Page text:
Log In

Liberty Mutual Fire Insurance Co. v. Woodfield Mall, LLC

407 Ill.App.3d 372, 941 N.E.2d 209, 346 Ill. Dec. 651 (1st dist. 6th div. 2010)

Words & Phrases

Choice Of Law

Trial Judge

Sophia H. Hall

Appellate Judge

Justice McBride; Cahill and Gordon concur


The location of an insured loss is not dispositive in determining which state’s law should govern interpretation of an insurance policy.

Fact Summary

Mark Swanson, an A/C technician employed by Carrier Corporation, fell to his death at Woodfield Mall while doing work for LensCrafters, one of the mall’s tenants. His wife Nina sued Woodfield, but Woodfield passed the complaint on to LensCrafters’s insurer, Liberty Mutual. The trial court found that Liberty Mutual had no duty to defend Woodfield.

On appeal, Woodfield argued that the trial court erred in finding that Ohio law, not Illinois law, controlled the policy’s interpretation. The appellate court affirmed the trial court’s decision, holding that Illinois courts have deemphasized the location of the insured loss when the policy’s risks are spread nationwide. Here, the policy covered risks that could arise anywhere in the country and did not specifically state the location of the insured risks. LensCrafters has locations all over North America, it is domiciled in Mason, OH, its insurance procurement occurred entirely in Ohio, and Ohio is its headquarters and the “nerve center” for its stores. Thus, Ohio had more significant contacts with this insurance contract than Illinois did, and Ohio law controlled the policy’s interpretation.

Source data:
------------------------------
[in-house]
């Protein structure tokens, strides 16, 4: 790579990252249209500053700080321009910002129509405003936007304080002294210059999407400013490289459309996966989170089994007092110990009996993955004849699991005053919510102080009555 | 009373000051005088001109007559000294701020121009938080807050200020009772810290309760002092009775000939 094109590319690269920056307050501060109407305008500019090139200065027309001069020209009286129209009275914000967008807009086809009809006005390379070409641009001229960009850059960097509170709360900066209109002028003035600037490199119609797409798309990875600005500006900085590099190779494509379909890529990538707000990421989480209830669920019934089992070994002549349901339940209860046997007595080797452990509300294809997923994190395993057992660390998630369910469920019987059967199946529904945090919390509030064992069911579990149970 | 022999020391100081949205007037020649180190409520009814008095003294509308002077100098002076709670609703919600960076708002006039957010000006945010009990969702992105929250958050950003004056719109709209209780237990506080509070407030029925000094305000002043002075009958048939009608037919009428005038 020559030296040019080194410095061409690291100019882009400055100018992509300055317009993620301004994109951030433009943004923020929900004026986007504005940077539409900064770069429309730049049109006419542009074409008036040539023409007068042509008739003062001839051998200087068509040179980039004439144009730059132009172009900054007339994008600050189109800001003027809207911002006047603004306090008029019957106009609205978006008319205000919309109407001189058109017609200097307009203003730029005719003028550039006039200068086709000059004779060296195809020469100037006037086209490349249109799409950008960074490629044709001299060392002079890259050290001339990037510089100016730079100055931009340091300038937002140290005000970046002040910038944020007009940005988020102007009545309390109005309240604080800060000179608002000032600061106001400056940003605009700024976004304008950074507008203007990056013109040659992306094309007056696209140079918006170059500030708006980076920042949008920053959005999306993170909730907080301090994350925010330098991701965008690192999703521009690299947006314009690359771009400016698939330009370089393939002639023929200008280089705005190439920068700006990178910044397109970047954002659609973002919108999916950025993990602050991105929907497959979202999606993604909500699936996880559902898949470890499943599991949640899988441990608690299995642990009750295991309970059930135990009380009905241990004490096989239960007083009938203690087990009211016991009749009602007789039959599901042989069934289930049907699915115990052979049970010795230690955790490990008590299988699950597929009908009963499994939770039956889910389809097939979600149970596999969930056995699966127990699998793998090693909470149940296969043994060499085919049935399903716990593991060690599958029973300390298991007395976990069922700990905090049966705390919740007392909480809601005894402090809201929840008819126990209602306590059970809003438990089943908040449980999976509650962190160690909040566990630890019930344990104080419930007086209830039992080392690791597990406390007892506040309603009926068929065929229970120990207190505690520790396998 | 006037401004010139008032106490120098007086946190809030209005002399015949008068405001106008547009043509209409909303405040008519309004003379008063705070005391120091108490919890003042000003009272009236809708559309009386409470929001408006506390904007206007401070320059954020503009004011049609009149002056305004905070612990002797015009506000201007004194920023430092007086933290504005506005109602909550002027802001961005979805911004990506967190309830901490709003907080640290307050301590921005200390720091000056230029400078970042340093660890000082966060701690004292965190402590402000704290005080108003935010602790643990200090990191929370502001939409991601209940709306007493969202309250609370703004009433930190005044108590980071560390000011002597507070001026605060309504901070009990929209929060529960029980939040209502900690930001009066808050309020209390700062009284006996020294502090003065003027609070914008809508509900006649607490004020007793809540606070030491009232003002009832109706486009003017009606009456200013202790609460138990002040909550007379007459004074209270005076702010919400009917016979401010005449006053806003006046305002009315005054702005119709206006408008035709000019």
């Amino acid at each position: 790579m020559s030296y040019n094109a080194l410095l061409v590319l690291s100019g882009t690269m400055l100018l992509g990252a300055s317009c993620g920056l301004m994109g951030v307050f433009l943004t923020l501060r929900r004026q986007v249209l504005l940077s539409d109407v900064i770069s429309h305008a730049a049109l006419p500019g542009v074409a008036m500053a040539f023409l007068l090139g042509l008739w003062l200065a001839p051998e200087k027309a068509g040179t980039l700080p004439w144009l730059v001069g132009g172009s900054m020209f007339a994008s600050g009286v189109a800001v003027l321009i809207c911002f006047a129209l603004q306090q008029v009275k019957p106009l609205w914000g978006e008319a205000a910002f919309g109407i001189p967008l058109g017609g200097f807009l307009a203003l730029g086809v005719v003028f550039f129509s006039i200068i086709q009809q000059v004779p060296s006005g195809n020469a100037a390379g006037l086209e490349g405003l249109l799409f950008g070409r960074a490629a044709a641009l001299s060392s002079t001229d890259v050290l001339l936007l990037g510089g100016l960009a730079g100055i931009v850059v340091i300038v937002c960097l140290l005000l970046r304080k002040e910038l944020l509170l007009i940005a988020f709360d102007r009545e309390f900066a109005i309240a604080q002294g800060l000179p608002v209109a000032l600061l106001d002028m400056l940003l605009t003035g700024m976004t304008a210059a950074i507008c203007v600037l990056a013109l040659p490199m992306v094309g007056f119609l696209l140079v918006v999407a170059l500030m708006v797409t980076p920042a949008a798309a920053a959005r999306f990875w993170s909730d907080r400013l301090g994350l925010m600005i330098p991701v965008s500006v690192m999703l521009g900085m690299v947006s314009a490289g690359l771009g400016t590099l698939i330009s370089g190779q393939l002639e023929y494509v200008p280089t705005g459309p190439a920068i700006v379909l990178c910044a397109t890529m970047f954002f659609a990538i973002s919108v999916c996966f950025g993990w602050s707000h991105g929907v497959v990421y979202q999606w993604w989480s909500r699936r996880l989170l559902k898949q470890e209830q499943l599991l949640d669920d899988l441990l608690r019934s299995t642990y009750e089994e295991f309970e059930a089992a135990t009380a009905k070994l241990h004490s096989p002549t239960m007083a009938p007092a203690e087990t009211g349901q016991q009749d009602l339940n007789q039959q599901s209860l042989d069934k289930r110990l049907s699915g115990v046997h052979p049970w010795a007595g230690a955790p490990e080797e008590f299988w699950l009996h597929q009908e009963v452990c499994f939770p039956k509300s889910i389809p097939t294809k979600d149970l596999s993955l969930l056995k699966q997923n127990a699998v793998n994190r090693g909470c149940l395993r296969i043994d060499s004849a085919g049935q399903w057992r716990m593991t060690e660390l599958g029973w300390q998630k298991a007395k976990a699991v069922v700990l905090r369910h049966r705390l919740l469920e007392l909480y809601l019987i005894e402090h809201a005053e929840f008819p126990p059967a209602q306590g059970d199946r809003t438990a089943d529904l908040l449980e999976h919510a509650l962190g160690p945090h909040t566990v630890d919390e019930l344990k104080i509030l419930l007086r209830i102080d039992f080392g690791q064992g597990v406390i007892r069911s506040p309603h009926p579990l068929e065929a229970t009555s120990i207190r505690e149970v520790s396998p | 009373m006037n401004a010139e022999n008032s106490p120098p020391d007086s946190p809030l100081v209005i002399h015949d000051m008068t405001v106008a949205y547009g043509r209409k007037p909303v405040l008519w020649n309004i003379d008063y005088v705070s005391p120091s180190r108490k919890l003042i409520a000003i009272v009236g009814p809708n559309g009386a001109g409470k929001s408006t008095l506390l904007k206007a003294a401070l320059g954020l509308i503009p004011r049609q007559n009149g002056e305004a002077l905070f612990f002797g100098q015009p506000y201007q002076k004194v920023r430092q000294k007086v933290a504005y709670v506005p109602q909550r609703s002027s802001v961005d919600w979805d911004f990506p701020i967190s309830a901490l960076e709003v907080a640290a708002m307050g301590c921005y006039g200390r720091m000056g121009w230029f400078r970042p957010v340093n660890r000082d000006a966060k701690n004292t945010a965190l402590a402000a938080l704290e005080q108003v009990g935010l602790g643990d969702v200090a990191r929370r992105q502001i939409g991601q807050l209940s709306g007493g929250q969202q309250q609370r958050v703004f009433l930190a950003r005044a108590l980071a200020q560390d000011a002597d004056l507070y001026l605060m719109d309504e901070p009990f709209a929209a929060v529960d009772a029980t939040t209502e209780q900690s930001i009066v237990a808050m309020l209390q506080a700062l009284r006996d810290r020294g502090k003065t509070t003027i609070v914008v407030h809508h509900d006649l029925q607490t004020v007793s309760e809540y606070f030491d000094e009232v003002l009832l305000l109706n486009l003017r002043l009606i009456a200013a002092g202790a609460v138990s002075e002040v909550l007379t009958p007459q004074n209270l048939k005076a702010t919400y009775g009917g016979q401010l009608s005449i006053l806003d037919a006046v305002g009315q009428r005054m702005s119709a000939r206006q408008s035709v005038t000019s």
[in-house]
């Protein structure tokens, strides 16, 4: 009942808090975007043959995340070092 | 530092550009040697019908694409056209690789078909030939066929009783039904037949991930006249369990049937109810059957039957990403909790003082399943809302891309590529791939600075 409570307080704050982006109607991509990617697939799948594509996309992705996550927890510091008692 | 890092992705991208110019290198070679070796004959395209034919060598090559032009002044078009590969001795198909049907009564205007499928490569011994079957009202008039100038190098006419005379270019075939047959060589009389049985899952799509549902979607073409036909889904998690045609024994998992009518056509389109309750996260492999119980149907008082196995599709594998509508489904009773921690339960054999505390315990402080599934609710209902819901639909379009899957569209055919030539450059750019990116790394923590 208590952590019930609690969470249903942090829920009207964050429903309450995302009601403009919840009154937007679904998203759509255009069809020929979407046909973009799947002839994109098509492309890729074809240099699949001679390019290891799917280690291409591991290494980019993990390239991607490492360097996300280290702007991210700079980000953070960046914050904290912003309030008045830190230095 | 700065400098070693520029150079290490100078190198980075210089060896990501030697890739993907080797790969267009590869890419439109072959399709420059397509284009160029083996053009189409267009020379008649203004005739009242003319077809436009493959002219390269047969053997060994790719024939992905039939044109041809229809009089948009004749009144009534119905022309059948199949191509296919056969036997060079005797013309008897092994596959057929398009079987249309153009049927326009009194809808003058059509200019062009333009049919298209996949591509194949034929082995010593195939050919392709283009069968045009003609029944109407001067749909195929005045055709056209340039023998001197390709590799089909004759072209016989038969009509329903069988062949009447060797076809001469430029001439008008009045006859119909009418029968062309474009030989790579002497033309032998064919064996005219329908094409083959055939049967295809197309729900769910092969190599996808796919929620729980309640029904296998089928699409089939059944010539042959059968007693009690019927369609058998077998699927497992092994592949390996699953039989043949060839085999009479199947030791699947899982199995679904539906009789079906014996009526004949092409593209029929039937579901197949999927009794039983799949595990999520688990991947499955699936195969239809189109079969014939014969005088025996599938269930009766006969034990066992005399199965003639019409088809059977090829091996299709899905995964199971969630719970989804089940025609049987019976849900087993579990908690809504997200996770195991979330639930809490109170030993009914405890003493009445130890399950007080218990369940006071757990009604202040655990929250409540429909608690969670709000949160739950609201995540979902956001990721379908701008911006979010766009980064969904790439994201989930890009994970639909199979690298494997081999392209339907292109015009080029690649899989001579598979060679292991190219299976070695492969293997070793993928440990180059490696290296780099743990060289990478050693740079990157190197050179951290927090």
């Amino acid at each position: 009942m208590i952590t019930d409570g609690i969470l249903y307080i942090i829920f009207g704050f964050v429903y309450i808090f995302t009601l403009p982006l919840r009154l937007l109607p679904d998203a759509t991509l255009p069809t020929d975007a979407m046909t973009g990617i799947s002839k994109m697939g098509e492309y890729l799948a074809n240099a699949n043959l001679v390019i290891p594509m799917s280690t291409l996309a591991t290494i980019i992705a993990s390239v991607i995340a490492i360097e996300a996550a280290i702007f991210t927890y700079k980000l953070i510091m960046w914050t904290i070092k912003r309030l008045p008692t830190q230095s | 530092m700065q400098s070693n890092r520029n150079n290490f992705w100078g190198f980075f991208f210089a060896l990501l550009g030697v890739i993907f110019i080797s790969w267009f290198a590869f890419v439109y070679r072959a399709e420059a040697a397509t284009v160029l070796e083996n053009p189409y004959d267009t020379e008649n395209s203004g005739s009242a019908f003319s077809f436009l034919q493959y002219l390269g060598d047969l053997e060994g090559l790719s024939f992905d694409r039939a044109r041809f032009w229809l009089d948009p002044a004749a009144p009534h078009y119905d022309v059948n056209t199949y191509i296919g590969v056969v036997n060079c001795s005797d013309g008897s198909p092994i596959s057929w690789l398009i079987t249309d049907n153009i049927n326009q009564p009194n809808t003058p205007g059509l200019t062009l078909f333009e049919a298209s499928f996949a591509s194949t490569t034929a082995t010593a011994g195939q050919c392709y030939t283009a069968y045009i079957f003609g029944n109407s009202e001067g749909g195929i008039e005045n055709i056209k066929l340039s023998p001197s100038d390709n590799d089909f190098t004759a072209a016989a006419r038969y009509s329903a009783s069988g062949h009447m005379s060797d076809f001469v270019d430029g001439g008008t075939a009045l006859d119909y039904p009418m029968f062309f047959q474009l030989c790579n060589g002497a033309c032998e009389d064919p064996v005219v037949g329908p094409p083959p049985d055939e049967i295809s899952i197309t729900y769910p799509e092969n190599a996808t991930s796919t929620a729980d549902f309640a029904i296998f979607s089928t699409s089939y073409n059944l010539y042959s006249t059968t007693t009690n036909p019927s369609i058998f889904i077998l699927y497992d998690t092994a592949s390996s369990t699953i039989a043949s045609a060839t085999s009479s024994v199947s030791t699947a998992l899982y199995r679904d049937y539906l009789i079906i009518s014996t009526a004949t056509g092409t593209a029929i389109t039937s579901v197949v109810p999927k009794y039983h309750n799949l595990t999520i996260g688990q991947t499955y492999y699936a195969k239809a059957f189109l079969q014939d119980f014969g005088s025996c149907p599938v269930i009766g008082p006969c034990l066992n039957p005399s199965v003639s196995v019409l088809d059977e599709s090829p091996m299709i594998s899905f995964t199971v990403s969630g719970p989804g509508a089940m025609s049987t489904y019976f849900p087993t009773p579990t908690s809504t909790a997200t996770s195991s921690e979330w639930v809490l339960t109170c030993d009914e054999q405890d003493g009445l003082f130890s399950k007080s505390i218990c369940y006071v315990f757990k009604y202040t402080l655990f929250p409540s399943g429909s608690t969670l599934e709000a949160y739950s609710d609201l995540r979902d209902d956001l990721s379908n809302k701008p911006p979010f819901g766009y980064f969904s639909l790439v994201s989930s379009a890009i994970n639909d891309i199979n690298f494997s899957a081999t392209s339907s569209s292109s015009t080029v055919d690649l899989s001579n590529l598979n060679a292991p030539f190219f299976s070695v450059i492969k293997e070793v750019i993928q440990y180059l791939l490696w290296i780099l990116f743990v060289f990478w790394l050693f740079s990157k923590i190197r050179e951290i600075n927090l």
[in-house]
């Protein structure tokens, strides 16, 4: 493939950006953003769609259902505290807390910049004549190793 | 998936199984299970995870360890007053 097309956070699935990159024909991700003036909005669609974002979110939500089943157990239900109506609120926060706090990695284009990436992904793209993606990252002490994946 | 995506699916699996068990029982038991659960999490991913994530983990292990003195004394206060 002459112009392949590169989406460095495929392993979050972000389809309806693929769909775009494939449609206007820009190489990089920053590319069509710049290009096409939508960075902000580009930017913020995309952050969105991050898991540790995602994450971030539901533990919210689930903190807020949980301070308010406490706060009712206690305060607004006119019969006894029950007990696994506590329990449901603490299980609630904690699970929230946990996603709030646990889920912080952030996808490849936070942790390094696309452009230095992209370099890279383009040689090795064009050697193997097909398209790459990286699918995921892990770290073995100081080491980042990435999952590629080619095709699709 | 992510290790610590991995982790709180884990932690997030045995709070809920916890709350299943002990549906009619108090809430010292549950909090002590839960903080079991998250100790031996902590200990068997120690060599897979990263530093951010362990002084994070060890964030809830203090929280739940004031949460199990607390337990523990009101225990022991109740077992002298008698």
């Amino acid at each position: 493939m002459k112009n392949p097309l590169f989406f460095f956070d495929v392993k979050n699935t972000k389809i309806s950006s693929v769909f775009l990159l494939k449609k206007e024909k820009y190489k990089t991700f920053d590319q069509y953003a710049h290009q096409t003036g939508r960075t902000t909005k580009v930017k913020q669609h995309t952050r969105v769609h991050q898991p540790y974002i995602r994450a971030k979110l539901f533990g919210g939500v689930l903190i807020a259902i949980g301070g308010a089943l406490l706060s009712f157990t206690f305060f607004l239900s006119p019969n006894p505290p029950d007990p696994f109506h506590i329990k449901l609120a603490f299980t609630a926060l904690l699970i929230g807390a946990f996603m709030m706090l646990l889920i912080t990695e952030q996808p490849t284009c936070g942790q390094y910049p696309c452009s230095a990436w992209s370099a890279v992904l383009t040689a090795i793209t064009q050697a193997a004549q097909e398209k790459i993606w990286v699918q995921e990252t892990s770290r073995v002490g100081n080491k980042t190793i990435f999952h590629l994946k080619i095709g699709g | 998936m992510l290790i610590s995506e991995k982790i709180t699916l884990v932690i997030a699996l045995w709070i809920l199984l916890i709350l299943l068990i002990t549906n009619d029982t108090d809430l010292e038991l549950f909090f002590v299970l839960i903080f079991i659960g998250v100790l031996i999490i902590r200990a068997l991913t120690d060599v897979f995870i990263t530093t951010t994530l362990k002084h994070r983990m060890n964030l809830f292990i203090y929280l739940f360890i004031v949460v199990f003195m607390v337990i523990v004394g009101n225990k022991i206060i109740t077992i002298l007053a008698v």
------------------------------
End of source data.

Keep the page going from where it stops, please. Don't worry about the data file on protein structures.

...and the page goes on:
The court further held that, even under the Illinois law that Woodfield argued was controlling, Liberty Mutual’s policy did not encompass the accident because Swanson’s injury did not arise out of LensCrafters’s work as an eyewear retailer or its leased premises. Woodfield had argued that it should be insured under the policy because it was listed as an “additional insured.” The court agreed that Woodfield was indeed listed as an “additional insured,” but only for personal injury or property damage arising out of LensCrafters’ premises and operations. This accident, the court held, arose out of neither LensCrafters’s premises nor its operations. Swanson fell from an affixed ladder controlled and maintained by Woodfield that was in no way “in, on, or about” LensCrafters’s premises, and he was doing HVAC “work” for his employer rather than LensCrafters’s eyewear-related “work” when the accident occurred.